Madrid – film at 11
As a follow up on our story earlier today of an upcoming attempt to release an audio recording of The Beatles’ concert in Madrid, we have located this piece of film, which has captured several clips from the concert. The Beatles performed just once concert in Madrid in Spain. It took place at the Plaza de Toros de Las Ventas, the city’s bullring, where Beatles manager Brian Epstein had watched a bullfight on the previous day.
The Beatles arrived from Nice, France the day before, and held a press conference. The concert began the next day at 8.30pm. By this point in the tour The Beatles had become concerned at the level of violence they’d seen police use against the fans.
“The thing I remember about Madrid, where we played another bullring, was that the police were so violent. It was the first time I’d really seen police beating kids up.
I went to a bullfight there, and it was the saddest thing I ever saw. It was really sorrowful to see the bull just getting weakened and weakened. And then, when they finally kill the bugger, they wrap a chain round its leg and bring in a couple of cart-horses and drag the corpse away. I always thought it was such a miserable end. That’s the only bullfight I ever went to, and I’ve never been interested in seeing one again.”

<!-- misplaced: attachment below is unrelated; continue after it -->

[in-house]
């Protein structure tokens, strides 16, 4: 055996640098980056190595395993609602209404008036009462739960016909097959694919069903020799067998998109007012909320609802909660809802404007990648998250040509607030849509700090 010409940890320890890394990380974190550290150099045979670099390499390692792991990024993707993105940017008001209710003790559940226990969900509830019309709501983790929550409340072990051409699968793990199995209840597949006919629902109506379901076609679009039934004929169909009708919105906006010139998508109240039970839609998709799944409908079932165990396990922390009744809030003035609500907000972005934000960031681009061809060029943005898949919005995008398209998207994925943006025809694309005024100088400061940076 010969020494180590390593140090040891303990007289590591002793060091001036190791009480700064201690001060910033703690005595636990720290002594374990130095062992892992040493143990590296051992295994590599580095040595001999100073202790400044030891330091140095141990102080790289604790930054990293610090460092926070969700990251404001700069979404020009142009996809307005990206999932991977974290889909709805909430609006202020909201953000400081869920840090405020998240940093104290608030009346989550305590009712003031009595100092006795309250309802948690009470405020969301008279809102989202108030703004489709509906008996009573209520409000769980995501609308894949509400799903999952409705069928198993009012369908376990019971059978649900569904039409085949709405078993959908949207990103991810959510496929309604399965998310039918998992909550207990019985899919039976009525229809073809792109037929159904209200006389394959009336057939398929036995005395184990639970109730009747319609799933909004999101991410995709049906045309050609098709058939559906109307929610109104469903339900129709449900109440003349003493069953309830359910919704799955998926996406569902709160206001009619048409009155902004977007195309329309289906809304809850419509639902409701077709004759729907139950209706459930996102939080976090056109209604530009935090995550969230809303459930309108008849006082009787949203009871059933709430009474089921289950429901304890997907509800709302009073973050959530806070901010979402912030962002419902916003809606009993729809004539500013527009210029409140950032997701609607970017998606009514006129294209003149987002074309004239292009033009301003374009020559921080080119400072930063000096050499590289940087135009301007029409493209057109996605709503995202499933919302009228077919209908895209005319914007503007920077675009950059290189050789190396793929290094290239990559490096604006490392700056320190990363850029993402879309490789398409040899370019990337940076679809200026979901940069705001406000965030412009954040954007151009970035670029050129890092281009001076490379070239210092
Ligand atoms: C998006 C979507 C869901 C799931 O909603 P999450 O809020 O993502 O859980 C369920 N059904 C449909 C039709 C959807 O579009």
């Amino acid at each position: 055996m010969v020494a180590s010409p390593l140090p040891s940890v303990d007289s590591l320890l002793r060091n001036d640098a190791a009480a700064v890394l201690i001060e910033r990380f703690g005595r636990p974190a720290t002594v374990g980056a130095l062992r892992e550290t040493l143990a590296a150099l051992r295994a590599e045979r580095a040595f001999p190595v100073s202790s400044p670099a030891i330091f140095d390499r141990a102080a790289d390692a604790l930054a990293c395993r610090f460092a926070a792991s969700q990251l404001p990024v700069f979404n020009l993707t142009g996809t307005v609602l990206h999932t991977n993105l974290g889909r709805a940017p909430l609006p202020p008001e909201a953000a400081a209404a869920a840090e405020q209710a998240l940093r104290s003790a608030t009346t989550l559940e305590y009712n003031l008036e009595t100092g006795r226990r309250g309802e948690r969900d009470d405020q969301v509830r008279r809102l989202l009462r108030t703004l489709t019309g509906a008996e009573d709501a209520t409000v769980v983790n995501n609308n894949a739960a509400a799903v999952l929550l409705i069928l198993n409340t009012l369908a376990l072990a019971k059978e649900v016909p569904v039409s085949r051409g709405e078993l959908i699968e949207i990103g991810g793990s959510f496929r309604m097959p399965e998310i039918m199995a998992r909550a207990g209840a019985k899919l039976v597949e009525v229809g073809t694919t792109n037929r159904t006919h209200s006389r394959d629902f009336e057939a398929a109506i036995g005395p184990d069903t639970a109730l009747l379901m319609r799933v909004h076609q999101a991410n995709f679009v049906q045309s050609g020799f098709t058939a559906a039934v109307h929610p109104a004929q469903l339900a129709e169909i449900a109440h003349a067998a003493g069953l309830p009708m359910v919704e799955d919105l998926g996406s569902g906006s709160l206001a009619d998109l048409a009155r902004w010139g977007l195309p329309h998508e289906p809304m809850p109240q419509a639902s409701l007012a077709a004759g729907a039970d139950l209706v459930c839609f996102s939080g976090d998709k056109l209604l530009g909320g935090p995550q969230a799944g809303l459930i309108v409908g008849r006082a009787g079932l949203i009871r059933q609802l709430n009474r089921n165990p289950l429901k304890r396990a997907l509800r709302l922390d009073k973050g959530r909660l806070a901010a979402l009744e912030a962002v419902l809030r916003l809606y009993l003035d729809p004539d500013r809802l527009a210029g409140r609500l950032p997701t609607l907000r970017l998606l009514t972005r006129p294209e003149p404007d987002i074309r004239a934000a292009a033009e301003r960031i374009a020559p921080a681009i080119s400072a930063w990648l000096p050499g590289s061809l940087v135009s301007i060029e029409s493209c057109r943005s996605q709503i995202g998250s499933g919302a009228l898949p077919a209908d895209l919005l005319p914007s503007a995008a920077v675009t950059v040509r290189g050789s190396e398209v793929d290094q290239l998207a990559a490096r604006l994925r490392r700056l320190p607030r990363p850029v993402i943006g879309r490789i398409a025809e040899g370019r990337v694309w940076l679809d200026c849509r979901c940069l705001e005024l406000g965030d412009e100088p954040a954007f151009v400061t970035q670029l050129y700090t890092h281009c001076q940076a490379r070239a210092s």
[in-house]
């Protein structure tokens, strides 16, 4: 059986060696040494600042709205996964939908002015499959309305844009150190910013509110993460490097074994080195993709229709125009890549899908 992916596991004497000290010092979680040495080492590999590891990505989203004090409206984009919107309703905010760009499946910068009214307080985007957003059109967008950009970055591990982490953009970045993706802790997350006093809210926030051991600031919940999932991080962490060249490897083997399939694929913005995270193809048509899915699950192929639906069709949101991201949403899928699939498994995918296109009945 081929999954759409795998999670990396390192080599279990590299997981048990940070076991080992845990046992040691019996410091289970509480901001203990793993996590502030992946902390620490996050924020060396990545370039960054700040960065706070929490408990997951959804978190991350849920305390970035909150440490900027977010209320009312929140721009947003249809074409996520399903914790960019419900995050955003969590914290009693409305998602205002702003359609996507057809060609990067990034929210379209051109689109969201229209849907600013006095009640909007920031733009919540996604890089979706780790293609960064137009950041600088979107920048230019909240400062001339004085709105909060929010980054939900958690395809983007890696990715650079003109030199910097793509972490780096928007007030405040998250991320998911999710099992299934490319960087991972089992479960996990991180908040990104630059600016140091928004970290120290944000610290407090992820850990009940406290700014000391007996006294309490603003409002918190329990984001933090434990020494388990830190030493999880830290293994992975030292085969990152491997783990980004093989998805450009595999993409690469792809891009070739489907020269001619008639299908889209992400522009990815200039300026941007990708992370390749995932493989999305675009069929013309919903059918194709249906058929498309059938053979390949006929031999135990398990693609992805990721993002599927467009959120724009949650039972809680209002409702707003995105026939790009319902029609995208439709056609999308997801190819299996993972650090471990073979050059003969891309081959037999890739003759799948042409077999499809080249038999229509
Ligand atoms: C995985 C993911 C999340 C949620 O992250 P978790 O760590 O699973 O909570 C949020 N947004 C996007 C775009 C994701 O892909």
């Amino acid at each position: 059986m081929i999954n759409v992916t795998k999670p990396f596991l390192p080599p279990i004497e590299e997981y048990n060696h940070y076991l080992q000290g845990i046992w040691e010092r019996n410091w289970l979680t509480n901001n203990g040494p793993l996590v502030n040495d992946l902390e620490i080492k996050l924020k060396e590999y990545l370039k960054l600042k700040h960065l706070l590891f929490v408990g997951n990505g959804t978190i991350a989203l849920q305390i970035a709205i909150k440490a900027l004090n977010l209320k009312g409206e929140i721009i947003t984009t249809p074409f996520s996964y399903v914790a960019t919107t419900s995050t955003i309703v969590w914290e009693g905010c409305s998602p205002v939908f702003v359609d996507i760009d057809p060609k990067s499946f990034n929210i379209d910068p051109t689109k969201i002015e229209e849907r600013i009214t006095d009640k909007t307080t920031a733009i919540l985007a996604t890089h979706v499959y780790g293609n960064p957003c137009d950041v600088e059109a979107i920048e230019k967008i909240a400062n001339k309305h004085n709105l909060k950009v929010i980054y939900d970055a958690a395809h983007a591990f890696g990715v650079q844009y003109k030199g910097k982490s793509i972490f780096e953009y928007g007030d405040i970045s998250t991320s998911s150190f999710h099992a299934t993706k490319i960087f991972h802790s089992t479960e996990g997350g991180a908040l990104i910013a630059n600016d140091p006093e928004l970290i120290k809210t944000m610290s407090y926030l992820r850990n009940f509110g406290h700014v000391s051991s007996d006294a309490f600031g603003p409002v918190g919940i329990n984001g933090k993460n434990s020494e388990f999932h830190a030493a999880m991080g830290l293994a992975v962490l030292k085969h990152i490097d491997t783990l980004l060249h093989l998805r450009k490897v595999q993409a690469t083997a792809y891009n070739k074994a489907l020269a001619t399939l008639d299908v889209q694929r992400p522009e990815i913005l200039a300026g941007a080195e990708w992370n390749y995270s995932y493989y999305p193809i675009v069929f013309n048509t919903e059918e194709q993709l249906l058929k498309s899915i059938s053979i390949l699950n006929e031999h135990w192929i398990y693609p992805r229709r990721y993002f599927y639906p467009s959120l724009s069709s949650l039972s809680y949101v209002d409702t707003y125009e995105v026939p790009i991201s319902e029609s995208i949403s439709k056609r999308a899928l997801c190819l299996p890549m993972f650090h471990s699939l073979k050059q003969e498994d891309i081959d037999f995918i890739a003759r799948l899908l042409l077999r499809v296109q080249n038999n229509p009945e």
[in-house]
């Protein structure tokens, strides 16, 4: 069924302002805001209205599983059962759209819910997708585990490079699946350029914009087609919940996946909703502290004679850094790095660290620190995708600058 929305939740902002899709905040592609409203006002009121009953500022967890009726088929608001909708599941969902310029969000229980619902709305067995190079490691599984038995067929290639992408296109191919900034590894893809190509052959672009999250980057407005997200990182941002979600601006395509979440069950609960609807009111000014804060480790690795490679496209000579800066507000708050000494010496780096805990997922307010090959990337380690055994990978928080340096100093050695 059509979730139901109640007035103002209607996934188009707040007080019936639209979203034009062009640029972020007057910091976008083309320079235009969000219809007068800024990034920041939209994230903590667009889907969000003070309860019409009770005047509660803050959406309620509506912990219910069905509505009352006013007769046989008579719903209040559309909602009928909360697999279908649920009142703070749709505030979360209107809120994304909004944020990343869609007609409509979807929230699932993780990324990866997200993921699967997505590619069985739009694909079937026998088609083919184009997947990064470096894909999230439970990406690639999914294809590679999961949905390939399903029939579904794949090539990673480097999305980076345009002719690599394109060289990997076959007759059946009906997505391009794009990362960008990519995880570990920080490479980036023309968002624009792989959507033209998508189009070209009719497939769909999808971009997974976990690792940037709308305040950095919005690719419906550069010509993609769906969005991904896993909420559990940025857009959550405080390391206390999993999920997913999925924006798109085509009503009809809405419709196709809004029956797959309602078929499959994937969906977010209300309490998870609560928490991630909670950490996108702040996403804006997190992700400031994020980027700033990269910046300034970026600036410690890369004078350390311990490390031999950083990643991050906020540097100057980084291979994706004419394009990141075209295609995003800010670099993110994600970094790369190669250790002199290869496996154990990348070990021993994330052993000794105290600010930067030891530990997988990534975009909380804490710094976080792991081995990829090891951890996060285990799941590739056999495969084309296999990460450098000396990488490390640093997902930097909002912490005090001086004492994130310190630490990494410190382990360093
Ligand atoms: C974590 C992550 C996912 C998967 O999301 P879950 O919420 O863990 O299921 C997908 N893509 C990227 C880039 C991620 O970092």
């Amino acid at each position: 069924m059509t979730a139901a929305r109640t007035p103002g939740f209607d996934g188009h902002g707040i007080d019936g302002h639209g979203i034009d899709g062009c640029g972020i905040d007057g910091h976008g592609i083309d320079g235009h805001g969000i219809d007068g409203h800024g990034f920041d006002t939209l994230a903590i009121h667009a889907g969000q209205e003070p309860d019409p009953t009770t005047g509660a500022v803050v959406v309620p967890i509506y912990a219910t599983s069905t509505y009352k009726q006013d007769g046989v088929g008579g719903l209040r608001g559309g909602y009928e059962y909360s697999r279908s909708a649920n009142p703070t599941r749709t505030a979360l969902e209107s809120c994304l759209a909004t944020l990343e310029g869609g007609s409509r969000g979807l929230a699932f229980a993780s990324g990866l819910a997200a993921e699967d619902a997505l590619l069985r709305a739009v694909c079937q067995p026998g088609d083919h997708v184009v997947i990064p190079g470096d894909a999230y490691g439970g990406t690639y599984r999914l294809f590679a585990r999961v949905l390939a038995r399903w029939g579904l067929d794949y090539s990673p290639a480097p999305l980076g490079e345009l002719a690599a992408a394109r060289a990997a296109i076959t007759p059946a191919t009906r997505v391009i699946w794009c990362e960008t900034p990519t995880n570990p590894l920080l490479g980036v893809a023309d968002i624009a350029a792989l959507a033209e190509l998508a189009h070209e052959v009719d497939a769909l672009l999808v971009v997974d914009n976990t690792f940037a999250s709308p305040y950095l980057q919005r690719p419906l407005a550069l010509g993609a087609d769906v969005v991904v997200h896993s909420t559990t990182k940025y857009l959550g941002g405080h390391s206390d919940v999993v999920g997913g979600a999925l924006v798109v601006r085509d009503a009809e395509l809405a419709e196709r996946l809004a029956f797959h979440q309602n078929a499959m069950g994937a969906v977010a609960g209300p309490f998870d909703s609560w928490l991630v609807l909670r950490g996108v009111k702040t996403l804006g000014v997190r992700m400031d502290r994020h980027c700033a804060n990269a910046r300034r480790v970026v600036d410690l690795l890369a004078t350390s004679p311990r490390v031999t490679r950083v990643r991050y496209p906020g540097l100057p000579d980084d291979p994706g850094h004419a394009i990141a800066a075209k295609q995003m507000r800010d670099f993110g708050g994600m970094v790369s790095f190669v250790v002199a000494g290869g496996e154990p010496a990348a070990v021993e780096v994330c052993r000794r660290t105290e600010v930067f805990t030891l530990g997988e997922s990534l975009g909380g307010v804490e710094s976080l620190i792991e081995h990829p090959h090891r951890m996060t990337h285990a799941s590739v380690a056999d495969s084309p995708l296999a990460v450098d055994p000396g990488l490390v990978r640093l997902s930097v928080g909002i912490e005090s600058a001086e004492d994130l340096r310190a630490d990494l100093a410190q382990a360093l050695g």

Ringo Starr, The Beatles’ Anthology.
|Press conference on July 1.|
The police weren’t just brutal to the fans who had gained entry to the concert, in his book, “The Beatles en España”, author José Luis Álvarez says that only 4,000 or 5,000 people saw the Beatles in concert in Madrid, when the capacity was 18,000 to 20,000. The police is to have blocked access for as much as 10,000 people to the concert, to keep the riff raff out. Apparantly they feared scandals, for whichever reason. Álvarez says that the arrival of The Beatles to Spain was not well received by neither the Franco regime, their loyal press, or the police.
Even just before the concert was to take place, it was said that The Beatles did not yet have the appropriate permissions to perform. But because these events took place in the year which saw The Beatles receive their MBEs from Queen Elizabeth, a fact which was public knowledge at the time, the regime didn’t want to upset Great Britain, and the appropriate permissions were granted.